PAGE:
Greece was yesterday’s news. Today it’s still the refugee crisis. But tomorrow Greece may again make the headlines as the Tsipras Government pushes 200 major legislative changes through parliament — changes that will have far-reaching impacts on Greek society, writes PhD fellow Jasmina Haas.
Such a programme would be a horrendous task for any effective government with a strong civil service; it would raise hell in any country for its impacts on society. It will be a massive burden on the Greek administration and will probably spark new protests, so it will be a miracle if Athens is not again on the front pages in late November, or early December, replacing what will then be a waning refugee crisis, as the winter weather makes travelling more difficult.
Many European citizens followed the Greek Parliamentary Elections on 20 September 2015 through the media. I was in Greece at that time, travelling in the north after arriving in Thessaloniki on 12 September. Occasionally I watched Greek TV in restaurants and bars. Nothing pointed to any election fever, either before or after the elections. In fact there seemed to be very little interest in the election at all. No posters on the street, no rallies (except in Athens or Thessaloniki, as I understand). Nothing would give visitors any impression that there were any elections. In the end the results were overshadowed by news on the refugee crisis and a football match between Thessaloniki’s Paos and Athens AER (which Paos eventually won 2-1).
The lack of enthusiasm for the elections was mirrored in the voter turnout: less than 55% — down from 65% in the January 2015 elections. It was 75% in the Dutch elections of 2012. A clear picture emerges after talking to shopkeepers, builders, farmers and those working in the tourism industry. There is no lack of interest in politics. On the contrary: there is a strong desire for change. Tsipras concluded his speech at the election victory with “people have voted for hope”. Indeed that seems to have spurred those who voted. Tsipras is still a new face who may put an end to the perceived corruption and inability of the government to deliver. But many did not vote because they are simply resigned to Greece’s fate as a country in default.
People don’t seem to blame Tsipras for his ‘capitulation’ to the EU on the additional 85 billion euro aid package. “He tried at least,” is what I heard. “But there was no choice.” “Merkel rules anyway,” one shopkeeper told me. Many prefer not to talk about recent years, saying only that “we have to get on with our lives”. There is hope that Tsipras will pull Greece out of the present quagmire; but it’s mixed with a resignation that “it is what it is and all alternatives have evaporated”. “We are corrupt as a people,” says Adonis in the car on the way to Porto Koufo; “we have to deal with that ourselves”.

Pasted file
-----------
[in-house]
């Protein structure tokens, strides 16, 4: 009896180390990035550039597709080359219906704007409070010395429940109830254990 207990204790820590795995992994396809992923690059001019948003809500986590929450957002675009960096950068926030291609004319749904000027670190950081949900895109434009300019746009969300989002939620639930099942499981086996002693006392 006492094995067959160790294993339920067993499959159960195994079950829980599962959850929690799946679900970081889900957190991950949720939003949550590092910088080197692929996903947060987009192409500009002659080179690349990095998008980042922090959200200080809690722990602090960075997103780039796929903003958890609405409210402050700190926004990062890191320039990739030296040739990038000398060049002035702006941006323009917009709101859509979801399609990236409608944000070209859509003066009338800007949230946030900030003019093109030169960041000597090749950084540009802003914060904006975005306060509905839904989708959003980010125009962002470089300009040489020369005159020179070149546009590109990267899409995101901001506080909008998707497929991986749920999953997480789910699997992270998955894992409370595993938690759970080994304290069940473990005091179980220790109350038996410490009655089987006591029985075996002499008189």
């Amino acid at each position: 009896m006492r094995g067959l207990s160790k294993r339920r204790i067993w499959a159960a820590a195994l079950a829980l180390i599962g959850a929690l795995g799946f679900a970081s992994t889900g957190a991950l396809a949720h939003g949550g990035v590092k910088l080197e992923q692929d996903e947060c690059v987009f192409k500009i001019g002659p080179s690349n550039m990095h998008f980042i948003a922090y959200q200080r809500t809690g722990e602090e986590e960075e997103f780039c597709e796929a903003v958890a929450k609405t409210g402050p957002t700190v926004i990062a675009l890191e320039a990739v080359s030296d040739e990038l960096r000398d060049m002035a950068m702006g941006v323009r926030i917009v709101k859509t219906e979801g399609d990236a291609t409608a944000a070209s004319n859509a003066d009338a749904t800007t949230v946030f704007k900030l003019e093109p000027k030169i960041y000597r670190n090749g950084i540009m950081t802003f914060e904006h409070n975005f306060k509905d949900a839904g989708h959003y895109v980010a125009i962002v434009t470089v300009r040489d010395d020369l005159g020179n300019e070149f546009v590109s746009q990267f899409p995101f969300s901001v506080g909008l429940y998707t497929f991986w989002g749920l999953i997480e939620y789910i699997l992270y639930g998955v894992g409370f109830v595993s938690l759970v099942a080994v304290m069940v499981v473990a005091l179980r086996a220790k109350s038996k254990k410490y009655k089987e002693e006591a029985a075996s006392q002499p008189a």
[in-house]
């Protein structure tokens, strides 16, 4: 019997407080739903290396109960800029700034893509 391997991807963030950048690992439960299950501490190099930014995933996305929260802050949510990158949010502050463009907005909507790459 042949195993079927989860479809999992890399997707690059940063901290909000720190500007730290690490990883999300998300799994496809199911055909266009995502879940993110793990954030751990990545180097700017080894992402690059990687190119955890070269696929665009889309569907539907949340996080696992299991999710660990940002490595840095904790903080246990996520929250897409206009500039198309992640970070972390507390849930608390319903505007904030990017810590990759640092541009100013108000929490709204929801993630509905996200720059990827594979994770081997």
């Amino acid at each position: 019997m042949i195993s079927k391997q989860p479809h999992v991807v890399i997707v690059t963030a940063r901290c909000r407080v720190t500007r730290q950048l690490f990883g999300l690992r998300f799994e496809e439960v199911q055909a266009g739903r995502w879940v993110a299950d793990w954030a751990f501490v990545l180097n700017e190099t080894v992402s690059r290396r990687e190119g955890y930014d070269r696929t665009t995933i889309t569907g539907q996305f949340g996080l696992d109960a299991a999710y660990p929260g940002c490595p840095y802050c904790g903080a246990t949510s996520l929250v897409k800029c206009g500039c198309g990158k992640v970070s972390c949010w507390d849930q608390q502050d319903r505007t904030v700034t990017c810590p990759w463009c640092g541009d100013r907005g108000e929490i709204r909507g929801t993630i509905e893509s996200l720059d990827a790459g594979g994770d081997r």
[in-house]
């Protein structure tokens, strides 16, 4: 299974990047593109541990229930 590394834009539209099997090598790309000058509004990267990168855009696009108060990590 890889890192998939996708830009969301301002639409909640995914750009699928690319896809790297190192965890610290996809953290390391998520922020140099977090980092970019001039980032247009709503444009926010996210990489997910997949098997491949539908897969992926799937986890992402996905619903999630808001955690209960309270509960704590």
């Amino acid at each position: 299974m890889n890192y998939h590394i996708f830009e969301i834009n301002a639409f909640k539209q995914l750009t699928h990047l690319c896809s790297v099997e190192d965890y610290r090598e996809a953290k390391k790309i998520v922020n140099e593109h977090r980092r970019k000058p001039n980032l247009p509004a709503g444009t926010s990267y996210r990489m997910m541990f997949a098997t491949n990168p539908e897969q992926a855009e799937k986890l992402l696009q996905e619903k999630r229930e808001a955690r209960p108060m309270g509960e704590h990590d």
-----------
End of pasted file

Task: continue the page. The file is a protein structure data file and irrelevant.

Back in Athens in early October I got a different perspective. Most people are resigned, but the interest groups stand ready to fight the conditions of the aid package. Business leaders told me that they are holding off investments and continuing to send as much money abroad as they can. They still have to gain confidence in Tsipras’ ability to control corruption and improve the rule of law. This makes you curious as to the development of ‘corruption’ and the ‘rule of law’ in Greece, as measured by available governance indicators. According to the World Bank, Greece has slid down these scales since it joined the euro:
Source: World Governance Indicators, World Bank
On the one hand, Greece’s fall was not something that happened everywhere: Germany maintained its high standards of governance. On the other hand, Greece was not alone — firmly in the company of Italy. In any case, the Tsipras Government faces tremendous challenges: bringing the country back to the levels of 2000 and possibly better, while rolling out the legal changes required by the aid package. In the meantime tensions are likely to erupt again, which would put Greece back on the front pages for all the wrong reasons.
© European Union 2015 – European Parliament.